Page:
Jade Belly Dance
When you think of belly dance do you think immediately think of women in sequins and heels? Think again, because this dynamic style of dance embraces a wide range of styles from the nightclub type cabaret, through the street dances of Egypt, to the hypnotic American tribal style. Suitable for all ages, sizes and .. yes, though uncommon in the west, even men dance in this style.
At first Jade wanted a website not a blog and only started it because this is wordpress and it seemed kind of expected – and then happily found she loved blogging! The regular blogging only really began from Nov 2011, so this is still a new venture for Jade but she has many topics that she wants to write about. Jade endeavours to write about all the information she wishes she had when she started out belly dancing. Sharing the advice that proved true and the advice that hasn’t been helpful. Topics range from info for beginner belly dancers to stuff for teachers and performers. She has a particular interest in self – esteem and health. She welcomes other opinions and submissions.
While always a lover of dance, Jade did not pluck up the courage to have ago until after the birth of her first child. When she finally took a belly dance class in 1999, she was hooked! She was so taken with the style that she took every class that was on offer. She began teaching adult classes in 2003 and children’s classes in 2004. As a mother, Jade has particular interest in teaching children and teenagers and has taught both girls and boys at schools in NSW and Victoria. She holds an Australian Leadership – working with youth qualification and is also an authorised Active After-school Coach with the Australian Sports Commission.
“I was always mesmerised by danced but thought it was the exclusive domain of those that started when they were little kids, plus I was painfully self-conscious!” says Jade. Because of the personal growth she has experienced through dancing, Jade is passionate about helping and encouraging others to have a go.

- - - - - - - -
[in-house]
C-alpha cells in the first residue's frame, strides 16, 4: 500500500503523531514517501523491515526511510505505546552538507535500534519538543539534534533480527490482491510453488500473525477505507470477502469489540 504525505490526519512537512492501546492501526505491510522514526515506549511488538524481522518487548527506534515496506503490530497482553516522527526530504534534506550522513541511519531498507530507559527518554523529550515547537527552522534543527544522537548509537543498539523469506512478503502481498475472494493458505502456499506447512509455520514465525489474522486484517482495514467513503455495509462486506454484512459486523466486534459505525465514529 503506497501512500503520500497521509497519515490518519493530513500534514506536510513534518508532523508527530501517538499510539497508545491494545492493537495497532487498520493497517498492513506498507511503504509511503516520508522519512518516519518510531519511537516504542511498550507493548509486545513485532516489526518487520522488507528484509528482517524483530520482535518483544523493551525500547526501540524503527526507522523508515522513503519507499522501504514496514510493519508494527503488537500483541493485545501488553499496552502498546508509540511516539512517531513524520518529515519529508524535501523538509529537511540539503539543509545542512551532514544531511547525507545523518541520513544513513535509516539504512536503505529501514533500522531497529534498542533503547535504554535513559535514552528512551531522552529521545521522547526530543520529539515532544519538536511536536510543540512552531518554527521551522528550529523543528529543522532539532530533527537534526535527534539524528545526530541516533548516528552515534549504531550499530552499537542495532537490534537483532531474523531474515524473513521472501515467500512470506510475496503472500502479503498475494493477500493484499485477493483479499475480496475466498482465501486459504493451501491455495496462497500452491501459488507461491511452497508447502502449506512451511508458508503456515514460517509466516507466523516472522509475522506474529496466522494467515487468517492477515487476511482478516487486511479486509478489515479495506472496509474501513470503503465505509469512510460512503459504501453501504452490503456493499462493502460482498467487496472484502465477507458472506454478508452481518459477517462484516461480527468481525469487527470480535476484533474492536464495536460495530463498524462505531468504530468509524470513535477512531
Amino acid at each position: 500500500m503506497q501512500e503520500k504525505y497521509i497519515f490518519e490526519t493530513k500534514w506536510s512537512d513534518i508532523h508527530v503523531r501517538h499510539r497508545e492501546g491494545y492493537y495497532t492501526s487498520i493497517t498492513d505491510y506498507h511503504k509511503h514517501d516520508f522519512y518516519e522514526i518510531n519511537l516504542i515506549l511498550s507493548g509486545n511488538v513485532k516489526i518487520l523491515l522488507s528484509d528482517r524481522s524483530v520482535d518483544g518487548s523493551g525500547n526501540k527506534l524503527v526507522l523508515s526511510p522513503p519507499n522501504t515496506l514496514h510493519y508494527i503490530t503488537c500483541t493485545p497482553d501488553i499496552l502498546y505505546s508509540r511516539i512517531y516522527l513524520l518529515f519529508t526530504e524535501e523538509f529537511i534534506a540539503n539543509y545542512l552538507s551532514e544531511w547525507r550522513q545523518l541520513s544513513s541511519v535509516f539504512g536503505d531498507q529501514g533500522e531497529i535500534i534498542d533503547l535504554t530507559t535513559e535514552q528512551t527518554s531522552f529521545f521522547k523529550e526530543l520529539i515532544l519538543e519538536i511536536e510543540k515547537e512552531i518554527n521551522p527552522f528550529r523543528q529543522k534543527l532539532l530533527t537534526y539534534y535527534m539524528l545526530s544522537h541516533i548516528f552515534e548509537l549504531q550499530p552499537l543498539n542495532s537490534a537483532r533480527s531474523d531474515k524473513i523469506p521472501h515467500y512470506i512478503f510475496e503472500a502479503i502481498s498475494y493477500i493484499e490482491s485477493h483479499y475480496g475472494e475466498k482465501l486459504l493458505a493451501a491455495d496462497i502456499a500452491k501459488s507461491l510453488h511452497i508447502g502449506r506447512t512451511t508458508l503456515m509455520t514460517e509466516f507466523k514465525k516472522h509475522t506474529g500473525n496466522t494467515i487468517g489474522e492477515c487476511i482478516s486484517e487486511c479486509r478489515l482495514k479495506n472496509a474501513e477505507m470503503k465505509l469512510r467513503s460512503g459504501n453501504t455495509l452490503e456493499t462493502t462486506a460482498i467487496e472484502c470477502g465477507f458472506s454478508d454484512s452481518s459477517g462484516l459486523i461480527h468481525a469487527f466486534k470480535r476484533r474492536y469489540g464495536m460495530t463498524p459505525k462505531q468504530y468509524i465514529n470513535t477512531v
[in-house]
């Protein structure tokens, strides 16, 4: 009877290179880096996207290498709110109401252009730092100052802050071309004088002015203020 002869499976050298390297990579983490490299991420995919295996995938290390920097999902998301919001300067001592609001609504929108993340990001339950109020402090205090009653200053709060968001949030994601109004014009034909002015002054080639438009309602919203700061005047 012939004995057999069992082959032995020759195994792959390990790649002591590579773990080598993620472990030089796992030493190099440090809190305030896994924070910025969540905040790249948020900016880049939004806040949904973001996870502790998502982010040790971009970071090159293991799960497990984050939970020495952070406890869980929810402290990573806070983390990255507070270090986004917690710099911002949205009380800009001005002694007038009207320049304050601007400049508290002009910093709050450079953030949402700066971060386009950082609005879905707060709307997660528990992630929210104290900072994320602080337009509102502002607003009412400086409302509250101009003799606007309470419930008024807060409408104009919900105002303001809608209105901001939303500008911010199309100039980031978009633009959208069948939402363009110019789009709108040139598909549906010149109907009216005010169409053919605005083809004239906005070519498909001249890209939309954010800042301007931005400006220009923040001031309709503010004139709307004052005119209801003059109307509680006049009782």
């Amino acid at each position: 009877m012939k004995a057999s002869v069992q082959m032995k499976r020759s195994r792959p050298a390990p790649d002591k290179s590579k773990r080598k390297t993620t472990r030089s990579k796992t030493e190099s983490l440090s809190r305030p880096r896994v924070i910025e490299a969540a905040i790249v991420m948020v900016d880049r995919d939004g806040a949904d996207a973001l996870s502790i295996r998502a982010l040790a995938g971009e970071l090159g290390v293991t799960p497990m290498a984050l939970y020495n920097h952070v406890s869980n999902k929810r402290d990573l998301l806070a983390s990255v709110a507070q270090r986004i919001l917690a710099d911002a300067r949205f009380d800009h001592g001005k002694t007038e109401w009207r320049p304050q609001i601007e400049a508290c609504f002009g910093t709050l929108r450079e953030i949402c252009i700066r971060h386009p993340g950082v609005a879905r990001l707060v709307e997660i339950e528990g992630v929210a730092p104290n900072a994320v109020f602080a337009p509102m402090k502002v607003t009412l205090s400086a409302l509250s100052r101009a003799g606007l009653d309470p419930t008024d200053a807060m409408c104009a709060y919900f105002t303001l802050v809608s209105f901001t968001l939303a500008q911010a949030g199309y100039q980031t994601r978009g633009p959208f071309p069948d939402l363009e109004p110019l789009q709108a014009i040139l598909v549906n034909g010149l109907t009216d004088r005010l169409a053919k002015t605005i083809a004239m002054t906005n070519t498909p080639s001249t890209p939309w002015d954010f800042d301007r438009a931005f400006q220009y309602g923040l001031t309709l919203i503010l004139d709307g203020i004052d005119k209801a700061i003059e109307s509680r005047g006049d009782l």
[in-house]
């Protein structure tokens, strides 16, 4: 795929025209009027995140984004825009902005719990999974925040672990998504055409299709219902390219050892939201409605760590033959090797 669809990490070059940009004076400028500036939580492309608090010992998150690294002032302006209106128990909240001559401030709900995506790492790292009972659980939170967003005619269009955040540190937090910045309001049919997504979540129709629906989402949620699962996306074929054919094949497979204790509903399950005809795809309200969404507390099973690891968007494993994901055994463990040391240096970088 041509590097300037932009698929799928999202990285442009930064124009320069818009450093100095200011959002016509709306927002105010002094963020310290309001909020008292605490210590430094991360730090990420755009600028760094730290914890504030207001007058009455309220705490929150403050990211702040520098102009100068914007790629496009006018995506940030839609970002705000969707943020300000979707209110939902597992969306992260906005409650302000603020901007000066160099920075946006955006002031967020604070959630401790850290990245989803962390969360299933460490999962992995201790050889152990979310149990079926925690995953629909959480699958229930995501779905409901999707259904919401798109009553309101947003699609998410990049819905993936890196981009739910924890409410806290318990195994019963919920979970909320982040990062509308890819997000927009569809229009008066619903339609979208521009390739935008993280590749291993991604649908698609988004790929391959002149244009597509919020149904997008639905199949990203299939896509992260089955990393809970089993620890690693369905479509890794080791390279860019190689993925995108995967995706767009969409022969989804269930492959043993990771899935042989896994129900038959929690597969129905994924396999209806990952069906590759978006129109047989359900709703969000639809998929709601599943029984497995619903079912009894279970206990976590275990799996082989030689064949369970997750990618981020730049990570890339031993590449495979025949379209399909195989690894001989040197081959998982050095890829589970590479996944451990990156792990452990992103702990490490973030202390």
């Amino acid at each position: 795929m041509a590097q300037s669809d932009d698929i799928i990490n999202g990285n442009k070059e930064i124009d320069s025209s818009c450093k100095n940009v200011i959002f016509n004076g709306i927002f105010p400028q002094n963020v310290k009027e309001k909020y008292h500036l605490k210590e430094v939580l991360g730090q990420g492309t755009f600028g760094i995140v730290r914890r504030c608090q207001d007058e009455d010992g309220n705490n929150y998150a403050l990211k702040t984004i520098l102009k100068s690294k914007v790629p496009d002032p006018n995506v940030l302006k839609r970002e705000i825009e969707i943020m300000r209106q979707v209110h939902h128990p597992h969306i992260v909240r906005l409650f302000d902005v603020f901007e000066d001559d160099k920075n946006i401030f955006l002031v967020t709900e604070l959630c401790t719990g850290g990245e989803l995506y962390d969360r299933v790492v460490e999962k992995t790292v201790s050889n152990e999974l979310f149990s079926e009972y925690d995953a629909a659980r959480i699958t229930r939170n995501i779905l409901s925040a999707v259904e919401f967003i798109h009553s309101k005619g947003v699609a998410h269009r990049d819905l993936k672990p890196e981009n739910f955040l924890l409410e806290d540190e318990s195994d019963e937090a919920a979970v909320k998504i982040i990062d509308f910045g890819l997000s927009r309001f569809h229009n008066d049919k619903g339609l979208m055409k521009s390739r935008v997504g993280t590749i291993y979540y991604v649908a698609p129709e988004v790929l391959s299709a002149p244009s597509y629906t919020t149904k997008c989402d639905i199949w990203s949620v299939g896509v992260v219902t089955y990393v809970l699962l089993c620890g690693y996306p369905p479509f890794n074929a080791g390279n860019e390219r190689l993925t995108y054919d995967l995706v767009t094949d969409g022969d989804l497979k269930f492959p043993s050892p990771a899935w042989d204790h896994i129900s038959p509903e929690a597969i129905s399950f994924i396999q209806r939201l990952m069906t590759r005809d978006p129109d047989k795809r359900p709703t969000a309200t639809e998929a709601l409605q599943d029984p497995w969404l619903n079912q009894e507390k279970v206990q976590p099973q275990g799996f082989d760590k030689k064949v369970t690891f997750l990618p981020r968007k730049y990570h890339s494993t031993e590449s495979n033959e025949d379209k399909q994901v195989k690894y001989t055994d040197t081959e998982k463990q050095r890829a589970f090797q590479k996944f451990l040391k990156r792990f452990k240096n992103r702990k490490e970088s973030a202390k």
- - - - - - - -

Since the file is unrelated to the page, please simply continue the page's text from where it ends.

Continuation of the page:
“What I love most about this style of dance is that it allows dancers a great range of artistic freedom and is suitable for people of all ages, shapes and sizes. You can use it simply as a form of exercise to keep fit and healthy, a way of picking up a few moves to use on the dance floor or as a device to express yourself creatively” says Jade.
She has a great love of the folk style of the dance but also enjoys Baladi, classical and American Tribal style. To further her knowledge, Jade has also taken workshops with accomplished belly dancers such as Liza Laziza, Yasmina of Cairo, Khariya Maazin, Caroline, Mohamed Kazafy and Lubna Emam (Egypt), Paulette Rees Denis (America) and Alessandro El Bascioni (Europe) Nahari (Tamsin Murray), Michelle Joyce (US) and Australian dancers including Amera Eid, Ayelet Ashkar, Leonie Sukan, Elenie, Shekhinah Morgan, Ruth Maitland, Karen Tolan and Catherine McCormick. In October, 2010 she travelled to Egypt where she spent time learning new moves and absorbing more of the authentic feel and emotive aspects of Belly Dance and in 2013 she went to Turkey for private classes as well.
Jade also enjoys playing the Egyptian Tabla (drum) and her specialities include finger cymbals and sword dancing. Her Earthy style has seen her performing at various events up and down the east coast of Australia and she regularly appears in the Coffs Harbour area with dance troupe The Jade Mirage.
Jade has been the recipient of the “World’s Most Caring Organiser’ Award for her work with the local dance schools creating the first World Belly Dance day event on the North Coast of NSW in 2009. In 2012 she has been awarded a gold scholarship for the Western Australian Middle Eastern Dance Festival as well as being the recipient of a Regional Arts Grant from the Australian Government in recognition of her dedication to the art of Middle Eastern dance and her extensive work with charities and community groups.
Jade has a Bachelor of Science in Biology and Certificate IV in Naturopathy, and she uses her knowledge of Anatomy and Physiology to help dancers improve their technique and body awareness. She also combines the counselling skills learnt with her own experiences in overcoming stage –fright and self-confidence issues. She is also currently studying a Masters of Teaching.